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Permanent link (DOI): https://doi.org/10.7939/R3JC8N

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Evaluating Shear Capacity of Concrete Girders with Deficient Shear Reinforcement Open Access

Descriptions

Other title
Subject/Keyword
shear
stirrups
non-convergence
S6-06
concrete
Type of item
Thesis
Degree grantor
University of Alberta
Author or creator
Ormberg, Grant
Supervisor and department
Lubell, Adam (Civil and Environmental Engineering)
Bindiganavile, Vivek (Civil and Environmental Engineering)
Examining committee member and department
Bindiganavile, Vivek (Civil and Environmental Engineering)
Grondin, Gilbert (Civil and Environmental Engineering)
Mertiny, Pierre (Mechanical Engineering)
Lubell, Adam (Civil and Environmental Engineering)
Department
Department of Civil and Environmental Engineering
Specialization

Date accepted
2010-10-01T20:23:46Z
Graduation date
2010-11
Degree
Master of Science
Degree level
Master's
Abstract
This study assesses the suitability of four sectional shear methods for predicting the shear capacity of reinforced concrete members which do not comply with S6-06 Section 14 stirrup spacing and area requirements. The results of the evaluations indicate that the sectional shear provisions in S6-06, AASHTO LRFD-05 and software Response 2000 appropriately account for variations in stirrup spacing and area detailing, and present with good agreement between predicted and tested shear capacities for member with deficient shear reinforcement. However, shear capacities calculated using ACI 318-08 do not agree well with tested capacities for members with less than minimum stirrups. Two modified shear methods are proposed, which revise the diagonal crack spacing and concrete contribution area assumed by S6-06. The modified shear methods improve predictions of shear capacity relative to predictions calculated using S6-06 and eliminate the issue of non-convergent shear capacity predictions which can result from evaluation using S6-06.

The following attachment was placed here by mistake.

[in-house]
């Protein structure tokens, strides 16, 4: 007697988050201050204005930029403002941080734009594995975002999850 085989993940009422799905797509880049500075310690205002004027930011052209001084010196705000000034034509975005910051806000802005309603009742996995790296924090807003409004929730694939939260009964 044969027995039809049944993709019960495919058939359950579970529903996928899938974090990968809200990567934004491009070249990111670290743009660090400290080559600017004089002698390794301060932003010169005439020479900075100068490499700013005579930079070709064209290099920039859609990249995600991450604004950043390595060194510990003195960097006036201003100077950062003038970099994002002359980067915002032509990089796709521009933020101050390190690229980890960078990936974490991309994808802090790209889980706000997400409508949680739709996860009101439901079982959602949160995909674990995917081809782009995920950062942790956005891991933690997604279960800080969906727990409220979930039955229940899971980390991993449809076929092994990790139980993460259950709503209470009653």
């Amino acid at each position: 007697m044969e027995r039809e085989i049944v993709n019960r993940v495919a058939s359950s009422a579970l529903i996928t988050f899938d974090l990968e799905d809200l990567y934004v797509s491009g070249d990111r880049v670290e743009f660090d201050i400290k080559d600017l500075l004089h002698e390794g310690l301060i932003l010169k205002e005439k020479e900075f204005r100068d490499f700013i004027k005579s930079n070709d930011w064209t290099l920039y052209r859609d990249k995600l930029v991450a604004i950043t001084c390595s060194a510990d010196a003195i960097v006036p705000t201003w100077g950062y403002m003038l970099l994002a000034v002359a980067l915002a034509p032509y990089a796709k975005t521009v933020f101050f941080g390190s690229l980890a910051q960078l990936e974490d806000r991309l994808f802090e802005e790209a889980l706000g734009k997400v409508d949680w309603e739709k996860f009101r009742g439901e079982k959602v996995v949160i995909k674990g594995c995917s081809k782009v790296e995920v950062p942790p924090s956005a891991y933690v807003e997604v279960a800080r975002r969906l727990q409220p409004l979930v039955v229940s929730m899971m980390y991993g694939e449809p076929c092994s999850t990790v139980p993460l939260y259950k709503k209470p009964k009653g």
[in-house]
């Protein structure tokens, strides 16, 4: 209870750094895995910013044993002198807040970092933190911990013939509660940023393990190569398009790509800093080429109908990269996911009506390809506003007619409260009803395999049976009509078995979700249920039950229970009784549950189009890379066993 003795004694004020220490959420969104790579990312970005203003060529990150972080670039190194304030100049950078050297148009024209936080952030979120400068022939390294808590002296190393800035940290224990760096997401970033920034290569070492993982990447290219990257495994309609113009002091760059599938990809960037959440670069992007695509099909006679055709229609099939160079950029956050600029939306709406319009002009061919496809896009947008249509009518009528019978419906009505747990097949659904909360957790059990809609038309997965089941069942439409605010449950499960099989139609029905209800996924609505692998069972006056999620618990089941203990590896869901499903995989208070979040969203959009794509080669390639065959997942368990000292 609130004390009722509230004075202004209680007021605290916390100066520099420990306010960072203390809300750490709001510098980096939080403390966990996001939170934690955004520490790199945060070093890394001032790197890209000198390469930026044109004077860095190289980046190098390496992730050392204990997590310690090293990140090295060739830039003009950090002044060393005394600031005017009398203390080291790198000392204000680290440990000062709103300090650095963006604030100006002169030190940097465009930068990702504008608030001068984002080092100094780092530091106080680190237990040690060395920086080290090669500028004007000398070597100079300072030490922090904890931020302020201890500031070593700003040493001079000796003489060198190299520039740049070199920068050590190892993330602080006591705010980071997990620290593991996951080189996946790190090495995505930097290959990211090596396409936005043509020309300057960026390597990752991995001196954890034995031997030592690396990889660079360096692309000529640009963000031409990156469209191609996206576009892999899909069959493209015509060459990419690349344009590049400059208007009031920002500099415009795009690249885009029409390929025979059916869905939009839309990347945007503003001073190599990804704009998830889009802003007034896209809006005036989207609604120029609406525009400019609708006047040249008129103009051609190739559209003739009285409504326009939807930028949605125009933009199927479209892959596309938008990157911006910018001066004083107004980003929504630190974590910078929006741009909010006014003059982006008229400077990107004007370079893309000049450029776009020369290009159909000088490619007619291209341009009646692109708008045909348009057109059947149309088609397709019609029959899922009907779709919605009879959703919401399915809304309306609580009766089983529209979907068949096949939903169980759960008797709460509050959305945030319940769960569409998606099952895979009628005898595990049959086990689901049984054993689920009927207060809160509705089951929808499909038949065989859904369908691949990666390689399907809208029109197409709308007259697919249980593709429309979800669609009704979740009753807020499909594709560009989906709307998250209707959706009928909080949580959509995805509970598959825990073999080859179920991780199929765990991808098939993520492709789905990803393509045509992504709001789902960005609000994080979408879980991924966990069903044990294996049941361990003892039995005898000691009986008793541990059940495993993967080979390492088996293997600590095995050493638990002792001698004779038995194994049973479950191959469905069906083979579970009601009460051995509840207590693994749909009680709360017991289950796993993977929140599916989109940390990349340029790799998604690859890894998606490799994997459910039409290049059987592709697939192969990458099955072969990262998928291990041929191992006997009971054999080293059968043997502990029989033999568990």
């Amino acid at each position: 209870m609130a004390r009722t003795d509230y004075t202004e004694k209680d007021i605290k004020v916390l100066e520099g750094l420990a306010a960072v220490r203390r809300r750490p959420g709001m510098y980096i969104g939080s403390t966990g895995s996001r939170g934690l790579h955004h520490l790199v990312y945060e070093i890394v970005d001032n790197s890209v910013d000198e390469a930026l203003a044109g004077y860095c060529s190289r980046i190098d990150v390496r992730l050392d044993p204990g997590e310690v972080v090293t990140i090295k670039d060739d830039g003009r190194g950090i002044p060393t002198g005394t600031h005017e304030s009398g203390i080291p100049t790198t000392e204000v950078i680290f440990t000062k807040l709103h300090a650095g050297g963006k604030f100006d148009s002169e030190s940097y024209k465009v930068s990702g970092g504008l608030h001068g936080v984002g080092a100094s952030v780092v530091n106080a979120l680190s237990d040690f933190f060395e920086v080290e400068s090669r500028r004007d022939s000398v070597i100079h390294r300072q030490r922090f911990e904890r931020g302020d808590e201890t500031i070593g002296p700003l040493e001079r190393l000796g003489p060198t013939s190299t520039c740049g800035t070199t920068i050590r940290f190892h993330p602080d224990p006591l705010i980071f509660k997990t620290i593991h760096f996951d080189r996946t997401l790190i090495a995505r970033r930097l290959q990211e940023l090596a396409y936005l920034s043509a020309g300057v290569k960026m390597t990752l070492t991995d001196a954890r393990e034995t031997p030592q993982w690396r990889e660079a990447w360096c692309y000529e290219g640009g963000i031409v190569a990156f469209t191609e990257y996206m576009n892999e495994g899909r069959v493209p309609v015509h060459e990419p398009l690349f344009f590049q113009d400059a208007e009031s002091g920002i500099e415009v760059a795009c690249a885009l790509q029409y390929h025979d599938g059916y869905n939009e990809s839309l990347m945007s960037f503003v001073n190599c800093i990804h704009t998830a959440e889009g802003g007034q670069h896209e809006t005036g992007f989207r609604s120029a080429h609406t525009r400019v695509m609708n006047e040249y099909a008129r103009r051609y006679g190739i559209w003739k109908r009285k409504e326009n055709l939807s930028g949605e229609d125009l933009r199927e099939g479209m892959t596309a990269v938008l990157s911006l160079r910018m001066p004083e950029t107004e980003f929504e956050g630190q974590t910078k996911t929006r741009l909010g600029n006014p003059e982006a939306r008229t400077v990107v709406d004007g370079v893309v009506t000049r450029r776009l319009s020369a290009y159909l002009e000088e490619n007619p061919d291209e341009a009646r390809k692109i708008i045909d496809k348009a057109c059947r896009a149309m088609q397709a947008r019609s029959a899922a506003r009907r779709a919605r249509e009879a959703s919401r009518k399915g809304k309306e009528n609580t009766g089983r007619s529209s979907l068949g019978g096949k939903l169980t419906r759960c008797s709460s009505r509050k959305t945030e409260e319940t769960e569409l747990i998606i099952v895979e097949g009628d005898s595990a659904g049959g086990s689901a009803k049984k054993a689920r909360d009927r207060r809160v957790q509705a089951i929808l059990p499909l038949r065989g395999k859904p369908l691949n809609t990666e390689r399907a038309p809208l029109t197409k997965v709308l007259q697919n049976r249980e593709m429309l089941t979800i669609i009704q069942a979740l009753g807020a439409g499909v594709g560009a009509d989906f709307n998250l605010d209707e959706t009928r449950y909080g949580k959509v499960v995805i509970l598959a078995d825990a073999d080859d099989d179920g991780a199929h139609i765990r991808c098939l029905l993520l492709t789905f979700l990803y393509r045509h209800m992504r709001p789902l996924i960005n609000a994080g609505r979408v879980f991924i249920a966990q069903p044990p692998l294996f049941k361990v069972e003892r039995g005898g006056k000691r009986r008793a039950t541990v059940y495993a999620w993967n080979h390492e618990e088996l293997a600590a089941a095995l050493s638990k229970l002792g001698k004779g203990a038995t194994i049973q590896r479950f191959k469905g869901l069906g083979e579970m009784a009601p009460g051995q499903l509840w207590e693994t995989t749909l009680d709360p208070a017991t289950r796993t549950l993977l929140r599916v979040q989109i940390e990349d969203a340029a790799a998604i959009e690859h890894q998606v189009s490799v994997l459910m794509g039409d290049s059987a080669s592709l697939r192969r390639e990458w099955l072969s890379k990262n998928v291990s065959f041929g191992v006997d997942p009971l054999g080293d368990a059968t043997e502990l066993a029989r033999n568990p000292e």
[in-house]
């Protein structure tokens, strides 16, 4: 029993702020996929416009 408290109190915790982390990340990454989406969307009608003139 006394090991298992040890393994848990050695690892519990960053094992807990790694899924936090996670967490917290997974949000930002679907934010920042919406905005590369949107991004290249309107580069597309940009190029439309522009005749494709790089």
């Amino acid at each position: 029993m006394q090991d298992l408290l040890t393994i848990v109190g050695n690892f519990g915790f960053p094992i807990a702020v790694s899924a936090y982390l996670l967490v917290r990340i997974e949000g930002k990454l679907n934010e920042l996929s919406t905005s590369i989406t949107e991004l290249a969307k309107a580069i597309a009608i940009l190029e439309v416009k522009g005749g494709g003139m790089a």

Language
English
DOI
doi:10.7939/R3JC8N
Rights
Permission is hereby granted to the University of Alberta Libraries to reproduce single copies of this thesis and to lend or sell such copies for private, scholarly or scientific research purposes only. Where the thesis is converted to, or otherwise made available in digital form, the University of Alberta will advise potential users of the thesis of these terms. The author reserves all other publication and other rights in association with the copyright in the thesis and, except as herein before provided, neither the thesis nor any substantial portion thereof may be printed or otherwise reproduced in any material form whatsoever without the author's prior written permission.
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